— (Schumacher, p. 17)

In short, a human may be differentiated by the ability of our evolved consciousness to recoil upon itself; self-awareness, or self-knowledge, along with a maturing theory of mind.

If we are to explore the previous idea — that whatever makes us uniquely human may also hold the greatest potential in furthering mankind’s ascent — cultivating self-awareness becomes a big deal. In a metaphorical sense, we must learn to see inside ourselves.

But in a literal sense, what does this actually mean? If a book concludes that we all need greater self-awareness, what should we go home and actually do? It’s really tough and problematic to translate “seeing inside ourselves” into an actual action. Schumacher continues in this vein, noting the difficulty of the task:

“There is nothing more difficult than to become critically aware of the presuppositions of one’s thought. Everything can be seen directly except the eye through which we see…A special effort, an effort of self-awareness, is needed: that almost impossible feat of thought recoiling upon itself — almost impossible but not quite. In fact, this is the power that makes man human and also capable of transcending his humanity. It lies in what the Bible calls man’s ‘inward parts.’…The senses are man’s most outward instruments; when it is a case of ‘they, seeing, see not; and hearing they hear not,’ the fault lies not with the senses but with the inward parts.”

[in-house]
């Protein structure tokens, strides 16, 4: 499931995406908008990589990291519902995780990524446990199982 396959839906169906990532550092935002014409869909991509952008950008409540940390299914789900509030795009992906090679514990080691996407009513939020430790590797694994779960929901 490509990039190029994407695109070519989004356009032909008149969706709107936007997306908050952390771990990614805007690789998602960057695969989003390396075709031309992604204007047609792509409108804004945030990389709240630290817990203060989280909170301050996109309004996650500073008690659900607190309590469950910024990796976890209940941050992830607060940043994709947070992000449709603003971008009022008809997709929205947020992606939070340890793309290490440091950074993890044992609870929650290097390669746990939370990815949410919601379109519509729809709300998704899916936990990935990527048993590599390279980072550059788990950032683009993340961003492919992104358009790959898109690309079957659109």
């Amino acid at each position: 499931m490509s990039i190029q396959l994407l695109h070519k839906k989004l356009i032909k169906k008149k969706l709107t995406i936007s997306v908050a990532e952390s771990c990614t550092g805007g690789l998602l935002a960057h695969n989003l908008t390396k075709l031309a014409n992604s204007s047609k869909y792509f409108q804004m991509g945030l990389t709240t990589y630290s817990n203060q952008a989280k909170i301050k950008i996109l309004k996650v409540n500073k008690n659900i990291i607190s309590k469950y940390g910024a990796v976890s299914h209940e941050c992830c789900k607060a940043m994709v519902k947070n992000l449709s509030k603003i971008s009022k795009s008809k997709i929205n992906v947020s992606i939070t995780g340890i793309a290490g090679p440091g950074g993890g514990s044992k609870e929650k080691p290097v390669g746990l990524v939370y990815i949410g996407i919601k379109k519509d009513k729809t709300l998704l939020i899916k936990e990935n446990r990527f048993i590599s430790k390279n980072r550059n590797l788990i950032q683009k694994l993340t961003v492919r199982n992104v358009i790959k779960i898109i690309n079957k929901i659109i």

— (Schumacher, ibid, p. 44)

It takes a “special effort” to mobilize these uniquely human faculties. Great. Continued effort is difficult enough to maintain as is, not to mention when it’s towards some amorphous, mysterious goal such as self-knowledge. Regardless, as mathematician and philosopher P.D. Ouspensky writes, the responsibility is shifted onto our shoulders to further guide our evolution:

“…man as we know him is not a completed being; that nature develops him only up to a certain point and then leaves him, either to develop further, by his own efforts and devices, or to live and die such as he was born…Evolution of man…will mean the development of certain inner qualities and features which usually remain undeveloped, and cannot develop by themselves.”

— P.D. Ouspensky, The Psychology of Man’s Possible Evolution, First Lecture (1951)